However, as useful as these archives are, they tell us little about those peoples who preceded the Inca. In this regard, it should be noted that one of the major methods archaeologists and anthropologist, and therefore historians, determine different people, which they call cultures, is primarily a change in design and artisan work of pottery as well as method or design of construction. While many of these “cultures” overlap, it is still unknown if there really were different people or just different or developing ways of making pottery and building over the years—which may well be the development of a single people over time.
According to the methods of archaeology, these seven ceramic pieces would be assigned to different cultures if found a millennia from now; however, they were made by contemporary artisans, several in the same local vicinity 

In addition, the Spanish were primarily concerned with the acquisition of gold and to a lesser extent silver, they were, for the most part, not concerned with future records, though they kept records of their spoils sent to Spain. As a result, they make little mention of copper and copper alloys, even though these represent the foundation of Andean metallurgy. Thus, Lechtman’s 43-year fieldwork in her specialty of prehistoric Andean metallurgy, has demonstrated that the Andean zone of South America was the locus of what became, over time, a pan-Andean set of metallurgical technologies that developed first in the Andes and later was transmitted to societies farther north. The Andean culture area was one of the primary zones for the development of sophisticated metallurgical practice in the ancient world, and her current research involves investigation of the range of unusual bronze alloys Andean peoples designed long before the establishment of the Inca state.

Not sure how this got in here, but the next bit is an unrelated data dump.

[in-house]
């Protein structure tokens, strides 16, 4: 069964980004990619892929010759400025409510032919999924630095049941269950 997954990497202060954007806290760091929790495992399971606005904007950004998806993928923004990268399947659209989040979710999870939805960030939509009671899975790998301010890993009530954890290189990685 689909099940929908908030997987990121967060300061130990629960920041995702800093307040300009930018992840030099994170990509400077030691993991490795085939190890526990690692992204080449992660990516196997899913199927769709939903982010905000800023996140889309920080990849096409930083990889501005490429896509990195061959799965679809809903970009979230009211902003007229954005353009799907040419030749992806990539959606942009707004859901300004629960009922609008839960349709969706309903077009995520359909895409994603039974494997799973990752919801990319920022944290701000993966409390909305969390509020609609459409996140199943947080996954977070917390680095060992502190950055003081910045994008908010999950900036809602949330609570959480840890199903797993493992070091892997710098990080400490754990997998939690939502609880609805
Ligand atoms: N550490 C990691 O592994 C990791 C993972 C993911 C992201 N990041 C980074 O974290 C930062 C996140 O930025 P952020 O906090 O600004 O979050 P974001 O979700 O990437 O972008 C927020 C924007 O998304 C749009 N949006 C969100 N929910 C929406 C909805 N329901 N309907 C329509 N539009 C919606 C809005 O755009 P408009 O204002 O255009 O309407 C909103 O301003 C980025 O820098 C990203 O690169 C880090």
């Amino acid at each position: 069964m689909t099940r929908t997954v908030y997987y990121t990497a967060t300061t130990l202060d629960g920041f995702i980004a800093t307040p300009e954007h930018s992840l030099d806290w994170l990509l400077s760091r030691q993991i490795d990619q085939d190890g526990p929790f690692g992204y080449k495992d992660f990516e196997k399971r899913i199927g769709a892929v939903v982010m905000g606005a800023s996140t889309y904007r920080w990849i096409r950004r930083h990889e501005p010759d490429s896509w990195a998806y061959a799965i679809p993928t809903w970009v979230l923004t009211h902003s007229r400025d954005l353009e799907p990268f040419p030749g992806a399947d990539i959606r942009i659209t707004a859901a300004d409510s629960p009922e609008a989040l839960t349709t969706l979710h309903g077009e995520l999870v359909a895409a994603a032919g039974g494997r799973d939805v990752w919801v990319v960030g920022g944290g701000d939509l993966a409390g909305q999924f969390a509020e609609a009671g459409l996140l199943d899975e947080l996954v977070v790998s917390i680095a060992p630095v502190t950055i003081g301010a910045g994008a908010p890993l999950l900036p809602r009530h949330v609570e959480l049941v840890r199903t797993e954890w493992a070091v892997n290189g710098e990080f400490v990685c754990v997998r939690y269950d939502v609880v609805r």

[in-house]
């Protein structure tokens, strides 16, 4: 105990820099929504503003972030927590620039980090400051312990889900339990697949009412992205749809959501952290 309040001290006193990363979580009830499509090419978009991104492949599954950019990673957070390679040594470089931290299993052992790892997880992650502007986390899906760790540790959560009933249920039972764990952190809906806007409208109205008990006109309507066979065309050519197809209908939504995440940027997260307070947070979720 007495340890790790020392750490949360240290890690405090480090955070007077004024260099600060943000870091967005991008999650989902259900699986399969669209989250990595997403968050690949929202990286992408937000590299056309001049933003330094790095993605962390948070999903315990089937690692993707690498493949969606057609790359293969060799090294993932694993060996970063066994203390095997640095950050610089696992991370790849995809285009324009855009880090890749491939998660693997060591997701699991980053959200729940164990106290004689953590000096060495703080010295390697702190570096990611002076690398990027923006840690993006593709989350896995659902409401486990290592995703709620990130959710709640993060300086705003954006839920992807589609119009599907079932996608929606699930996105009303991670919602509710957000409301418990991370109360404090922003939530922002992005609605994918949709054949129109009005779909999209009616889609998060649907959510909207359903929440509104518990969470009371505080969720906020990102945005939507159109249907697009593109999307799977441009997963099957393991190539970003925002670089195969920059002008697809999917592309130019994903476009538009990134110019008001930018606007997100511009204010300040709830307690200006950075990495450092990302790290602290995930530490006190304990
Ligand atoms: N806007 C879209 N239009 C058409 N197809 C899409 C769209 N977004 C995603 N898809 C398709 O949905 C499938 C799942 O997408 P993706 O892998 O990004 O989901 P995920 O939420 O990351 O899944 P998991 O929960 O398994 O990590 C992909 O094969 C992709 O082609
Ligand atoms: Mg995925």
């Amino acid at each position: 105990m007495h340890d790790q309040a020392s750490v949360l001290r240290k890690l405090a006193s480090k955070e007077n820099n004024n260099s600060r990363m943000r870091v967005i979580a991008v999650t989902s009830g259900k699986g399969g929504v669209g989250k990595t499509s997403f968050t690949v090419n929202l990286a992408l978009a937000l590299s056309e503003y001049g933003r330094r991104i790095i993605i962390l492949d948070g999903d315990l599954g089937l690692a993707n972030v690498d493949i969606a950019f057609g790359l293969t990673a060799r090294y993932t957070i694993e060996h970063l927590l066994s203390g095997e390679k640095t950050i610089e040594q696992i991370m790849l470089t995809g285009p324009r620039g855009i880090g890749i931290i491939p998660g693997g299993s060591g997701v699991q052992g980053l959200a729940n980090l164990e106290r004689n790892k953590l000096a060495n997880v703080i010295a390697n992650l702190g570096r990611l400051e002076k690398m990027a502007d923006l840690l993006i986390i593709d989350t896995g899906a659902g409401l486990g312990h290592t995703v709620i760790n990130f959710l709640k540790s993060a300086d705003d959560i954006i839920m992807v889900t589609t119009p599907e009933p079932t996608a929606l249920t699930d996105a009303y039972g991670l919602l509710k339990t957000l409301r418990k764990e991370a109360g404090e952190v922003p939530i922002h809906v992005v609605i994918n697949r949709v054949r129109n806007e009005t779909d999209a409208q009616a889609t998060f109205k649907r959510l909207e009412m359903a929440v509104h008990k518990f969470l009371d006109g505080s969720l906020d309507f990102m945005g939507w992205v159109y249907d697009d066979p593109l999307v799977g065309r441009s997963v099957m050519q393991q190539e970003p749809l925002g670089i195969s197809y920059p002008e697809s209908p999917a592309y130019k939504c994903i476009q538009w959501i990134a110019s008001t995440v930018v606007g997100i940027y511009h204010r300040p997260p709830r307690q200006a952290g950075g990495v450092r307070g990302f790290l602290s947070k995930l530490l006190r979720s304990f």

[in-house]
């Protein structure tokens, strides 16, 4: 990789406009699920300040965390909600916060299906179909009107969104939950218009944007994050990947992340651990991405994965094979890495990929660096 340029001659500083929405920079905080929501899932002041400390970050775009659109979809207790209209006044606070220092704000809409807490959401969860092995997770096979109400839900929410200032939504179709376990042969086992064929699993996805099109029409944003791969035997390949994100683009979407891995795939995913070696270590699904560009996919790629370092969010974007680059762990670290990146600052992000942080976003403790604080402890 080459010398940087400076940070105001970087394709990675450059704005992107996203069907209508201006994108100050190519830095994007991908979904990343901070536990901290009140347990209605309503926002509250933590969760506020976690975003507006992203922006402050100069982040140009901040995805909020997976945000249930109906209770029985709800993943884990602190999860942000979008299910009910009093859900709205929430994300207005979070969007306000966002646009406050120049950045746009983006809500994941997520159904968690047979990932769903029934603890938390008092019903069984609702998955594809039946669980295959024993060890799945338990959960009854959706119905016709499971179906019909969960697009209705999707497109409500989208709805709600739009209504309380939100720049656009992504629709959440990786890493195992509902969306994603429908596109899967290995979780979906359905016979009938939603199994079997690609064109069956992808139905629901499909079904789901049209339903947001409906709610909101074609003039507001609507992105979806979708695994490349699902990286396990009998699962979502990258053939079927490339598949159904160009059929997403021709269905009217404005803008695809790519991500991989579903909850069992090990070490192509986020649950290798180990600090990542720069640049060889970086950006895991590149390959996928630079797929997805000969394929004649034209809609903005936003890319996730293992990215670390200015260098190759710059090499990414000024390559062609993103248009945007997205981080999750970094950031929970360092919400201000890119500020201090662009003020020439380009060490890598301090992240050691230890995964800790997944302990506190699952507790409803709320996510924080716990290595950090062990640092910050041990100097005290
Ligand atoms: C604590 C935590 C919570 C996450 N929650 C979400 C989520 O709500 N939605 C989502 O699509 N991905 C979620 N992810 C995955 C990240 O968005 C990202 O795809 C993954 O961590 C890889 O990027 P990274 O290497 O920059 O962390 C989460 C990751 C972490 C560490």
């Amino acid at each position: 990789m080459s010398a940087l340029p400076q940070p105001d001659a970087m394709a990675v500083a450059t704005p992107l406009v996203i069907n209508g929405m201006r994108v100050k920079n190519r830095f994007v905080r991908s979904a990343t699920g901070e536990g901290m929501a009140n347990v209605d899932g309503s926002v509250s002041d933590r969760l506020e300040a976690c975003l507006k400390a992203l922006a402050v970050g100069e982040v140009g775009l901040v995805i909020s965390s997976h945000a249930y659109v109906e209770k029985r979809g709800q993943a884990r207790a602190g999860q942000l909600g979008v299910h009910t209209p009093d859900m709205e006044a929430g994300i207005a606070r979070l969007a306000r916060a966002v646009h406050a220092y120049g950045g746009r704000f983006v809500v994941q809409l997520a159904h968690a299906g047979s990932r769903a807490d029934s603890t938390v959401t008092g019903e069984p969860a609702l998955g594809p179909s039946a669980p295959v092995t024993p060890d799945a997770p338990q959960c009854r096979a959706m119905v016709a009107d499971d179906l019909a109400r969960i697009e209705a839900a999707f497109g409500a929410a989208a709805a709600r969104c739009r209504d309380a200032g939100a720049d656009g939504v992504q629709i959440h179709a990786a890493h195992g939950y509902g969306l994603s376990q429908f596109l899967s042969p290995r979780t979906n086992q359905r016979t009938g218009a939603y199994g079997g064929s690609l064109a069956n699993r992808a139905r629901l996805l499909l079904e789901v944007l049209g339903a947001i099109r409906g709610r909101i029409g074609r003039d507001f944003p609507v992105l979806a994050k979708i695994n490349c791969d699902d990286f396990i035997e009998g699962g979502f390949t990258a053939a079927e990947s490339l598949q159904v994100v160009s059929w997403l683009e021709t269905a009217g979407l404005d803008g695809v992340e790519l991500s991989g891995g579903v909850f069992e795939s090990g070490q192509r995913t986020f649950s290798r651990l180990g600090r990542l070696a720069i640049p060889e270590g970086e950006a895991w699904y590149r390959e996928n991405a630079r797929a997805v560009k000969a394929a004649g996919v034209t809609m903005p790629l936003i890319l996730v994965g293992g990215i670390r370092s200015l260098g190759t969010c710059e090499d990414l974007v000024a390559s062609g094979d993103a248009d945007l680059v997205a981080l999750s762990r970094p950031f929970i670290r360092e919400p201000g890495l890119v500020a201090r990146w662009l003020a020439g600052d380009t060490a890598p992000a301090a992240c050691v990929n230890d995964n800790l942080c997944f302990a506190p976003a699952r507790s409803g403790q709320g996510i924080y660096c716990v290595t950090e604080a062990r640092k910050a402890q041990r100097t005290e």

The third source is archaeometry, which is the application of scientific methods applied to archaeological sites or artifacts. In the Andes, according to Lectman, the most common archaeometric analysis employed is a compositional chemical analysis. Recently, scientists have utilized geochemical analysis of lake sediments to track atmospheric pollution from smelting. This method was used to establish the onset of smelting at the town of Potosí in the highlands of southern Bolivia along the eastern shore of Lake Titicaca, an independent record of the timing and intensity of smelting for the region of Tiwanaku, creating a major Pre-Inca silver industry (Mark B. Abbott and Alexander P. Wolfe, “Intensive pre-Incan metallurgy recorded by lake sediments from the Bolivian Andes,” Science, vol.301, Iss.5641, 2003, pp1893-1895).
    However, all of this research cannot answer the simple question of which early culture specifically was smelting or how it was used or valued by ancient South Americans, and is restricted to regions, which contain continuous sedimentary environments suitable for analysis (i.e., lakes, swamps, bogs, etc.) Despite the limitations of each of these methods, by studying them in concert, it has become apparent that indigenous South Americans possessed extensive knowledge in acquiring metals from various ores and also in combining and working metals into elaborate artifacts.